5Hz is a collaborative project that will imagine an evolution of voice for the purpose of social bonding, based on biomedical and psychological research into vocal rhythm.
In the recent history of human evolution the voice has primarily been used for spoken language. However, beyond 100,000 years ago, how our ancestors used their power of voice remains a mystery. A possibility suggested by some current research is that the voice originally evolved for the purpose of song. Led by artist Emma Smith, psychologist and phonetician Laurence White, cognitive neuroscientist and psycholinguist Nina Kazanina and musicologist Emma Hornby, the project explores the power of the voice to connect us to one another.
5Hz will evolve a new means of communication that imagines how we might sound had we prioritised human connection over the communication of explicit information in our development.
Supported by the Wellcome Trust, 5Hz involves a one-year participatory research process, leading to public workshops and events in autumn 2014 and an exhibition at Arnolfini in March 2015.
The public will be invited to join in a series of public events and experiments throughout 2014, including live brain recordings while listening to choral performances, language evolution workshops, and talks and workshops by eminent scientists – phoneticians, psychologists, neuroscientists – and musicologists, contributing to the development of the artwork and final interactive installation.
If you are aged 18 to 25 years, you can take part in this electroencephalographic (EEG) scanning. Please note, you must be a native English speaker to take part in the live laboratory. If you would like to attend the workshop as a viewer, please let us know and we may be able to arrange a space for you to sit in and witness the work.
5Hz is produced by Arnolfini in collaboration with the University of Bristol, Plymouth University and with the support of the Wellcome Trust. The 5Hz events programme is also supported by the Economic and Social Research Council as part of the ESRC Festival of Social Science 2014.
Emma Smith is an artist based in London, UK. She has a performative and participatory art practice that is research and production based, developed through the bringing together of trans-disciplinary collaborative teams. Previous exhibitions include Camden Arts Centre (2006), Whitechapel Gallery (2007 & 2008), Wysing Arts Centre (2010, 2011 & 2012), Grizedale Arts (2010-12), Artsadmin (2011 & 2012), The Showroom (2011), Tate Modern and Tate Tanks (2011 & 2012), and Radar (2013) UK, with international projects in Australia, Canada, the Canadian Arctic, China, Italy, Kenya, Latvia, Lebanon, Mauritius and Spain.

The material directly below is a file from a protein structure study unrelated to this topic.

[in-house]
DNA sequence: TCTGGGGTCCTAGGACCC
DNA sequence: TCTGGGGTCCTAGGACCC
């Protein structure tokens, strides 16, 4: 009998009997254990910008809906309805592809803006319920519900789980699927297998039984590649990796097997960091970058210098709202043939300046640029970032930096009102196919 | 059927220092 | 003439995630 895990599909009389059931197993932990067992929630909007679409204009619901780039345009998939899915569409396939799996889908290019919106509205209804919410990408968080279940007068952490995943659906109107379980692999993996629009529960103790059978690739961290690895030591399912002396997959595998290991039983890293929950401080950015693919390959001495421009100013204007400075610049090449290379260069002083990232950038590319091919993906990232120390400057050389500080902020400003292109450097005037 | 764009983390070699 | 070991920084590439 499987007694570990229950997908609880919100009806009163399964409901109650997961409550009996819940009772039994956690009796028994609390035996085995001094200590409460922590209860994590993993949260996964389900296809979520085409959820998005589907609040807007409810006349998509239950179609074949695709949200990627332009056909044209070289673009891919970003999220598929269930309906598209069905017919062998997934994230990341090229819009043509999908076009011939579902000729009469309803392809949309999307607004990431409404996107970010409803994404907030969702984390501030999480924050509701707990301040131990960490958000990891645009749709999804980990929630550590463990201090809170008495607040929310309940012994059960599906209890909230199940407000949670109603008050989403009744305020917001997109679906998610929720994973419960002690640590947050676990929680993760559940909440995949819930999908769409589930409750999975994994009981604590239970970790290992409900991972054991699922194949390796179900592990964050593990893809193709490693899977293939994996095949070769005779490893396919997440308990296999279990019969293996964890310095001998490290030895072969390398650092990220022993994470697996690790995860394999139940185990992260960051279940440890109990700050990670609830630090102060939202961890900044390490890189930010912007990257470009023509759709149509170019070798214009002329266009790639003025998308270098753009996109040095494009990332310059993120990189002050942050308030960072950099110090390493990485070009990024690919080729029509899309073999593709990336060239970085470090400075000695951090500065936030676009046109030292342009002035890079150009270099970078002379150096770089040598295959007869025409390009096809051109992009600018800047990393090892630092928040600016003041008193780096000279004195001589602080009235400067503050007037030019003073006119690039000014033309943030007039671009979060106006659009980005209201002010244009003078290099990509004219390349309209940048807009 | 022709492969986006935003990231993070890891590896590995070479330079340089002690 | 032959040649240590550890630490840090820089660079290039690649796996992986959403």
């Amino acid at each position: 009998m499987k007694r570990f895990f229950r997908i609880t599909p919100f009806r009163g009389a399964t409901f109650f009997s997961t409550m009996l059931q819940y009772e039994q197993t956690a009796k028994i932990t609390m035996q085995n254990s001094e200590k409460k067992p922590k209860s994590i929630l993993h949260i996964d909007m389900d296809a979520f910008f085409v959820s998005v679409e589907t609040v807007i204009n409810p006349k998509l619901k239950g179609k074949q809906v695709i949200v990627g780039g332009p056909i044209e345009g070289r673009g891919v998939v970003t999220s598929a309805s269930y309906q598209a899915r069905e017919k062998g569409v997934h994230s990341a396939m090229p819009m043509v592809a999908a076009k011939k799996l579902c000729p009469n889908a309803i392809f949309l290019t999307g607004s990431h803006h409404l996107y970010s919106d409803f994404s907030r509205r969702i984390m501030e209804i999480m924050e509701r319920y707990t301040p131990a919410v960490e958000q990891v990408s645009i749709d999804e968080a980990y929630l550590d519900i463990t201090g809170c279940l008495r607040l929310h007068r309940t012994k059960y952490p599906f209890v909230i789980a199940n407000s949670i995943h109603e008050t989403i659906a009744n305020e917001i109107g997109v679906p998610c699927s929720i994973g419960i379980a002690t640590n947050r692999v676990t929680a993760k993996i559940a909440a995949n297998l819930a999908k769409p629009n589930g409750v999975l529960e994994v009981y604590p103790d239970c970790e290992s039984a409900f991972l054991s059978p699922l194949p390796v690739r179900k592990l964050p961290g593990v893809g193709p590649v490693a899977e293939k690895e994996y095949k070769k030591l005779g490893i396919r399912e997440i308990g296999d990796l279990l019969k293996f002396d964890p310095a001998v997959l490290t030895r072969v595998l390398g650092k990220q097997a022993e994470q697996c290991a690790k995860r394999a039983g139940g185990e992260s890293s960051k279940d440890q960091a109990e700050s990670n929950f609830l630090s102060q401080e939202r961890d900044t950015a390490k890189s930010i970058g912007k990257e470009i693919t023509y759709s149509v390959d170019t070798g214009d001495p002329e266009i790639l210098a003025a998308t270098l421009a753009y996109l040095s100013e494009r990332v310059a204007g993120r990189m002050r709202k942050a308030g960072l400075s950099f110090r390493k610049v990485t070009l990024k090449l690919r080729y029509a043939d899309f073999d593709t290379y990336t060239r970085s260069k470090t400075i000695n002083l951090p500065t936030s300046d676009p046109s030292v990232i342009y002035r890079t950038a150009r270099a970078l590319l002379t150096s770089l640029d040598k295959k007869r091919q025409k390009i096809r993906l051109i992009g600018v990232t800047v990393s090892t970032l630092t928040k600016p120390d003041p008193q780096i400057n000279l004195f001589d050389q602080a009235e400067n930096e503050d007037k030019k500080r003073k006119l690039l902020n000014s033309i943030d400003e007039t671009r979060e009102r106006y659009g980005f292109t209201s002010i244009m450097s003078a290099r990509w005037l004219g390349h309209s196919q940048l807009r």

Smith is resident in the ACME Fire Station Residency Programme (2010-2015) and an Associate Artist of Artsadmin. 5Hz builds on Emma Smith’s collaborative, performance work ∆E=W (Change in Energy = the Work), presented at Arnolfini as part of 4 Days, a performance art series, 17–20 January 2013.
Dr Nina Kazanina is a Senior Lecturer in Psychology of Language at the School of Experimental Psychology, University of Bristol. Before joining Bristol in 2007, she was an assistant professor of psycholinguistics at the University of Ottawa (2005-07). Her main research area is psychology of language, with a special interest in auditory and audio-visual processing of speech in healthy and clinical populations, and language development. Her research uses time-sensitive brain recording techniques such as electroencephalography (EEG) to elucidate processing mechanisms that enable an effortless and effective language communication among humans.
Dr Laurence White is a lecturer in the School of Psychology at Plymouth University. Before joining Plymouth in 2011, he was a research fellow at the University of Bristol and the International School for Advanced Studies (SISSA), Trieste. His research concerns the human faculty for spoken language: how we produce and understand speech; how infants learn these skills without apparent effort; why our species developed such a powerful facility for vocal expression. Recent and ongoing research projects funded by the Leverhulme Trust, the ESRC and the British Academy, amongst others, consider particularly the rhythm and timing of spoken language.
Dr Emma Hornby is a Reader in Music at the University of Bristol, where she has been based since 2007. She works on medieval chant, focusing particularly on its transmission and on the connections between liturgical chant and theology. In the last few years, she has collaborated intensively with Rebecca Maloy (University of Colorado, Boulder), and their book Music and Meaning in Old Hispanic Lenten Chants was recently published by Boydell and Brewer. Emma is also co-editor (with J.R. Watson) of the Canterbury Dictionary of Hymnology (www.hymnology.co.uk). She is currently leading an EU-funded research project on the Old Hispanic Office, based at Bristol University. Emma is currently Chair of the Plainsong and Medieval Music Society.
With support from: